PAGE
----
I’m going to make this about myself for a hot minute if that’s alright. This is what columns are for anyhow — deluding oneself that you’re significant enough to publish many sentences that begin with the word “I.”
So, here I go. I’ve been watching a lot of those “Oscar Roundtables” on the YouTube. I do this when I have other work to do and/or if I’ve eaten all the bread in my apartment (which is often). During these discussions, a typically pot-bellied “entertainment reporter” a.k.a. “walking douchebag” will pose questions to high-profile actors in the hope of sparking a fruitful dialogue.
This is not what usually happens. I’ve been one of those “walking douchebags” — with a lower level of douchebaggery, though — for over two years now, and I know these reporters probably don’t care all that much about George Clooney’s housing situation. Point is, during one of these inane circle jerks, the topic of defining moments arose. Daniel Day-Lewis was poetic, Ellen Page was modest and James McAvoy was charming. They all had these brilliant breakthroughs.
But, where is my defining moment, dammit? Where is my cinematic epiphany? What was I wearing during it? Did my butt look fat? These are important questions and I think I’ve found the answer.
Last week, I looked up how much it would cost for an annual subscription to Cat Fancy. You know, the cat lover’s periodical that slowly eats away at your very few remaining shreds of dignity? Yeah, that one. I don’t know what compelled me to look this information up. Again, there was probably a bread deficiency. It’s an utterly ludicrous magazine staffed by somebody who actually calls themselves a “pet lifestyle expert.” Sweet Gandhi’s tits, this must be my defining moment because I don’t even like cats all that much.
I’m 22 and this is precisely my plight. It’s an in-between age like 13 or eight weeks in utero when you’re a zygote and hormones be playin’ tricks with ya. Will I be a boy? A girl? Success? Failure? Man, zygotes have it rough. I, however, don’t. There have been films, poems, novels, terrible, awful, really just stab-me-with-a-coke-can-turned-shiv bad songs about this transitional phase. Noah Baumbach’s wonderful film, “Kicking and Screaming” is about this, as is Lena Dunham’s “Tiny Furniture.”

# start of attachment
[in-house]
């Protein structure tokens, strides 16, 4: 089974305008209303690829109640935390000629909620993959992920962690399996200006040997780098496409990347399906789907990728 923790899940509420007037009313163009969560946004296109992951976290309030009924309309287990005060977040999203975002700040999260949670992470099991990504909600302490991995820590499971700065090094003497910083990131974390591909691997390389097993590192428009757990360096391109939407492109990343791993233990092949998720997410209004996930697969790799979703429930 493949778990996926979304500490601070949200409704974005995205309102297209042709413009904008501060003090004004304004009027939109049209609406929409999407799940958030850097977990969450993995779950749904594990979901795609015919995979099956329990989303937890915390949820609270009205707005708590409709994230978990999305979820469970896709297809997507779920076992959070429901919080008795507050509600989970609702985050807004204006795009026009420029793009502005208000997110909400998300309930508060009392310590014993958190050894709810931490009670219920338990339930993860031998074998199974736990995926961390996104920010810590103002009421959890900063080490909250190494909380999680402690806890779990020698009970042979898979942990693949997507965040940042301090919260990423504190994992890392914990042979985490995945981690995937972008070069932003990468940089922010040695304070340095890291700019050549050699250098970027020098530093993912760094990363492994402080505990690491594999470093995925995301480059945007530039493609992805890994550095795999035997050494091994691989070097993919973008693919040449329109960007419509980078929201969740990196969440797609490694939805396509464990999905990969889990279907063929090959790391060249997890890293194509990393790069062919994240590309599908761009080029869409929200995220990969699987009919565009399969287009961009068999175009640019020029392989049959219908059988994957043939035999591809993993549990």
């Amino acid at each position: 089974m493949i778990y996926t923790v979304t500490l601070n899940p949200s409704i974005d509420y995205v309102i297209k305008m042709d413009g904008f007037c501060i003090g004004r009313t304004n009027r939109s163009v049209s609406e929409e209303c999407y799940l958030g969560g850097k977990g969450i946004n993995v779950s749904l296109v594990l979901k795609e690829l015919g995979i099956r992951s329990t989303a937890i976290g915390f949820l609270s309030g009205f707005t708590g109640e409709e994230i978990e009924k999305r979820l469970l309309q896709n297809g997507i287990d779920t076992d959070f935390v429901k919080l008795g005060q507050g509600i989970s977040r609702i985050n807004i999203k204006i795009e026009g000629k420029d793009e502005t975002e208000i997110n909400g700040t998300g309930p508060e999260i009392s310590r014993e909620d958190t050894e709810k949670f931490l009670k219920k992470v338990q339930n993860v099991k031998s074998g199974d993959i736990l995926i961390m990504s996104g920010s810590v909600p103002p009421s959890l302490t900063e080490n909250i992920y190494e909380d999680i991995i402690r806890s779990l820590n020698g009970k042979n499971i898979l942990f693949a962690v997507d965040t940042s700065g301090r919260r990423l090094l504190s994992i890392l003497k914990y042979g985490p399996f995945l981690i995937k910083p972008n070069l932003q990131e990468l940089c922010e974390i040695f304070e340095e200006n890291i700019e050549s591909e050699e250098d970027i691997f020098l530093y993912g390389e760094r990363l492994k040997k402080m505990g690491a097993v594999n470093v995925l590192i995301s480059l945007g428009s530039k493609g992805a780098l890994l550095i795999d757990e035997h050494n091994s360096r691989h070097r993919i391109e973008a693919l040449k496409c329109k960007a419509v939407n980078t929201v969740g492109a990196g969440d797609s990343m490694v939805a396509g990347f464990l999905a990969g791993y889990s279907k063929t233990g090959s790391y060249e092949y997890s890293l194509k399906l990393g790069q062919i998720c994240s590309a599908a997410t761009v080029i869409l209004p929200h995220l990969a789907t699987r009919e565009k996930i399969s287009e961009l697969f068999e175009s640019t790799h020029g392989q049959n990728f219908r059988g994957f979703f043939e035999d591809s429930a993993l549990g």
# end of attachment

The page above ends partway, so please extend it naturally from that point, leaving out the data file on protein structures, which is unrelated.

In these movies, upper middle-class kids kick back in a post-college malaise, struggling with issues of “Oh gosh, I guess I should get a job.” or “Mom! Go to the store because we only have that shit pumpernickel bread Dad likes. Ew.” It’s not exactly empathy-evoking and my situation does not differ.
For, as of this week, I’ve been promoted to graduate student status, which is hardly unemployment. However, it is strange for exactly four reasons. One: Some of my graduate student instructors from my undergrad days will now be my “cohorts” (the history department really loves this word for some reason). Two: I think I’m legally obligated to buy a lifetime supply of corduroy slacks as per the grad student uniform regulations. Three: I will eventually have to lead a discussion section instead of interrupting them with distasteful penis jokes. And, four: Given that last part, I’m pretty sure I’m nowhere near the maturity level required for teaching.
I remember my GSIs from all those years ago (in actuality, only two). They were so calm, collected and what I believe the kids call “with it.” I bet they changed their Brita filters on time. I’m certain they never spent $10 to see “Diary of a Wimpy Kid: Rodrick Rules” even though it’s a movie for eight-year-olds and not made for 21-year-old girls named Jessica. And, I’m hand-on-my-deformed-heart sure they do not subscribe to the Barbie Collector catalog. Cat Fancy, though, may be a contender. It is, after all, the Bible of the middle-aged, be-sweatpanted woman. Maybe I am an adult.
In a desperate fix for some free grilled cheese, I ventured into Caltopia. Boy, what a happenin’ place. The music was bumpin’. Everyone was cutting the “g” off their suffixes and not givin’ a fuck. These were youths and I was one of them.
But who was I kidding? No, I wasn’t. I’m not. Part of the maturation process is knowing yourself and your own shortcomings. And I’m pretty short (almost Hobbit height some would say), so I must know a lot. For one, the concept of “adulthood” as some kind of dull, pleated-pants-wearing prison is stupid. So, what’s the answer to this Cat Fancy quandary?
To quote Britney Spears, “I’m not a girl, not yet a woman.” Britney’s right — she’s a classy lady. “All I need is time.”